Shweshwe is a long way from its home
Africa is in fashion, it’s the flavour of the month. Couturiers celebrating ‘ethnic prints’ and ‘tribal chic’. Suddenly, it’s OK to cash in on our heritage. But it’s hard to ignore the fragile line that exists between appropriation and appreciation. It’s a blurry one, unsteady with emotions.
All of a Sunday, it’s cool to be Afrikan
Poet Allison-Claire Hoskins’ voice carries across the crowded room.
Lupita! has become our black Madonna
they have crucified your sons and daughters and have sold them to the highest bidder- Capitalism
but you forget that all ‘isms’ are poison to the mind
but the masses don’t mind
why? cause all of a sunday it’s cool to be Afrikan
Afrikan print shirts
Afrikan print shoes
Afrikan print socks
Afrikan print pillows
Afrikan print panties!
but all those afrikan prints have still not imprinted on your western minds but the masses don’t mind
why? cause all of a sunday it’s cool to be African.
Yes, Yes!!! AFRIKA IS FOR SALE! AFRIKA IS FOR SALE!!!!”
A collection of Capetonians met last Thursday in an event organised by the African Arts Institute, African Textiles and the Stories that they Tell. A small crowd gathered in the African Image Store, surrounded by sculptures, textiles and jewellery.
“Tonight is about discussing African texts, and seeing textiles as texts within this contemporary setting”, explains Katlego Shoro, project manager at the African Arts Institute. “We need to think about African textiles and what they mean to us in terms of our own histories”.
Debating whether it is problematic to appropriate African textiles, the discussion focuses on authenticity and respect. The diversity of our stories is impressive even in this small gathering of 30 people. Our textiles cannot tell a single history. Our histories are personal and particular.
But we all know a colourful piece of cloth is way more than the sum of its thread. The discussion unpicks the threads of meaning. Textiles in Africa need to be understood contextually. When we acknowledge textile as text, an important discourse starts unfolding. ‘Cultural imperialism’ and ‘appropriation’ are buzzwords that heat up the debate with the same fire that ‘tribal’ lends to fashion.
And then to add to the delightful complexity we look at the histories of the fabrics we’re scrutinising? Like the people, textiles in Africa cannot disengage from colonialism. And then we question the ‘Africanness’ of the modern mixtures. The beloved Shweshwe, that distinctive printed cloth with the fine geometric design, originated in Asia. It became entrenched in South African culture only after its production moved to Germany in the 19th Century.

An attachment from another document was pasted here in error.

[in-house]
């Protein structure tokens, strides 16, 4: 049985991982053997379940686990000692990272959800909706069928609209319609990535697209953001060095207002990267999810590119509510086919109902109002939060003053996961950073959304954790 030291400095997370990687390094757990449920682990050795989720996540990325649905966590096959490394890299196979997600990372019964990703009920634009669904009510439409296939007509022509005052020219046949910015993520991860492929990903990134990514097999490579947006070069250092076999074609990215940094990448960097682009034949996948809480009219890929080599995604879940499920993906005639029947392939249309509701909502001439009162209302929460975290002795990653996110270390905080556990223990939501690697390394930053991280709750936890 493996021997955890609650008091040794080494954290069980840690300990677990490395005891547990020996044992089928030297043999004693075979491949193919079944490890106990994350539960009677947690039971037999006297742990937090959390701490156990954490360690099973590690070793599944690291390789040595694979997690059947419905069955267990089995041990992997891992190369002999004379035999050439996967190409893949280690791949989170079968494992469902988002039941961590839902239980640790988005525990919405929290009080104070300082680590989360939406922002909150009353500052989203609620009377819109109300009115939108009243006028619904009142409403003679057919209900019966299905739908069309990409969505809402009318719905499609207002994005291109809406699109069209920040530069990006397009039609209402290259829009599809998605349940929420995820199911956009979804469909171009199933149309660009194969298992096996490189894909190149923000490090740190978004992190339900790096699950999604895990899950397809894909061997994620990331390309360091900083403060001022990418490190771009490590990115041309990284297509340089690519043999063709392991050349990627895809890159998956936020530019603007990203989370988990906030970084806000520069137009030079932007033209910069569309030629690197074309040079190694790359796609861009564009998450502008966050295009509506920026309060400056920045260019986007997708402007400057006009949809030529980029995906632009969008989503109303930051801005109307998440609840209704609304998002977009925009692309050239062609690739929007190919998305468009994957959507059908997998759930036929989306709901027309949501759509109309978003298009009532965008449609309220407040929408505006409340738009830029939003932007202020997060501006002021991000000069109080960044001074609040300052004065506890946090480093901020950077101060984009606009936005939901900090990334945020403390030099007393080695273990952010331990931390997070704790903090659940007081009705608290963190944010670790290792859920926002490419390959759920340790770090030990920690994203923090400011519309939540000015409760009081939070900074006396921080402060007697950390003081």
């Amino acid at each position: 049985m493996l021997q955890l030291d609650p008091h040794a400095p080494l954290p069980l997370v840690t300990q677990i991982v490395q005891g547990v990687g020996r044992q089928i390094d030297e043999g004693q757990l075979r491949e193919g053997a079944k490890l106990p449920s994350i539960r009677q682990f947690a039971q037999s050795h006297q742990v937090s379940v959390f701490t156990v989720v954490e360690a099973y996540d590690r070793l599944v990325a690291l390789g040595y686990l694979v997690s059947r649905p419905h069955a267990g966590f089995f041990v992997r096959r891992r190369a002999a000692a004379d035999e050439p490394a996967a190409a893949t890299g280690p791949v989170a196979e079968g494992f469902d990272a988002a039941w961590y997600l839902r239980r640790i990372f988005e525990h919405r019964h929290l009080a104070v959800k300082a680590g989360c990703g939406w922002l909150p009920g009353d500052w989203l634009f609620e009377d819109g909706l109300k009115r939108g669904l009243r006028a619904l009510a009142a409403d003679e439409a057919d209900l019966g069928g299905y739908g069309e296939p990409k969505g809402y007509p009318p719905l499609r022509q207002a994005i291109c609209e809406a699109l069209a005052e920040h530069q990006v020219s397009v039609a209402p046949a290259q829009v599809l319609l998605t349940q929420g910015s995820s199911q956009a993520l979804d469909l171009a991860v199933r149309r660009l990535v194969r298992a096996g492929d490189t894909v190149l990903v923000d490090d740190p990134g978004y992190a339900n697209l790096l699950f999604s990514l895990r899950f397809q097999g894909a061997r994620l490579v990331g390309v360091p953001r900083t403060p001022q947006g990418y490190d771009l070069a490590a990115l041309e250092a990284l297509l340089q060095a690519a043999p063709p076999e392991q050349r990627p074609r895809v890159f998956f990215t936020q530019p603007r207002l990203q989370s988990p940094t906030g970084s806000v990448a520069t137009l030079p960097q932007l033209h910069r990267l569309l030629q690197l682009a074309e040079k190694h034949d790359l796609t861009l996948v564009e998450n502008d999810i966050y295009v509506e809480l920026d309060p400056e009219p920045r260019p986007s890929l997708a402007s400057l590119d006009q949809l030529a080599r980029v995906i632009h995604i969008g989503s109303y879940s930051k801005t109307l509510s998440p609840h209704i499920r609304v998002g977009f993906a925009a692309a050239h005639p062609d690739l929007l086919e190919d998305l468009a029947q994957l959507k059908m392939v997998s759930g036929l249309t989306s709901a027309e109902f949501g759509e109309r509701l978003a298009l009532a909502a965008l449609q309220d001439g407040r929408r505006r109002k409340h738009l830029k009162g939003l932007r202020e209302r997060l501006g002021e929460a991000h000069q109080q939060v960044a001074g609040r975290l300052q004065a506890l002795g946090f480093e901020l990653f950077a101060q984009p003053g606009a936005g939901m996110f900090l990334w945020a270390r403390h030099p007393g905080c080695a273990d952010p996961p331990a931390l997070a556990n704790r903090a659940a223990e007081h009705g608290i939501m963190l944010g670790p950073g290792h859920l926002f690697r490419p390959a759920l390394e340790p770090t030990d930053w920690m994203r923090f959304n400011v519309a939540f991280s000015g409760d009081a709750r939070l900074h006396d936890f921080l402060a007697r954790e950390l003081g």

“I have more Shweshwe in my closet than denim… I have always considered this love to be an aesthetic appreciation… but could I be accused of exploiting or fetishising cultures that I have no right to?” asks theatre designer Merryn Carver. “I will not knowingly make a flippant fashion statement with somebody else’s sacred symbol…but is textiles one such symbol?”
There is sometimes outrage when retailers advertise items inspired by (but not overtly accrediting) different cultures. Fashion has no copyright laws, but strict trademark laws. One can copy a design, but can’t mis-label a product. So, it is irresponsible and disrespectful to omit contextual information about an item for sale, yet it is not unlawful.
Greer Valley, a founder of Kushn – known for their finely crafted mixture of leather and textiles – runs her business with fabric from West Africa. The design combines tradition and technology.
“Everyone loves ‘tribal’ prints at the moment, but the term is so problematic”, she says. Things get difficult to navigate when traditions start becoming trends. Words like ‘tribal’, ‘African influences’, ‘safari’, ‘exotic’, ‘warrior’ and ‘ethnic’ are popular in current European and American fashion speak, but become offensive when the outcome is fetishism.
I hope that it is not misguided to believe that some forms of appropriation can be appropriate, because a prescriptive dress code of cultural sensitivity can’t possibly be the answer. Just as the cloth I choose has a history, so do I.
African Textiles And The Stories They Tell was organised by the African Arts Institute in collaboration with ‘Journey into African Literature’, Palesa Motsumi from Sematsatsa Library, Kushn and Sibabalwa Ndlwana. Performance by Allison-Claire Hoskins from the InZync Poetry Collective.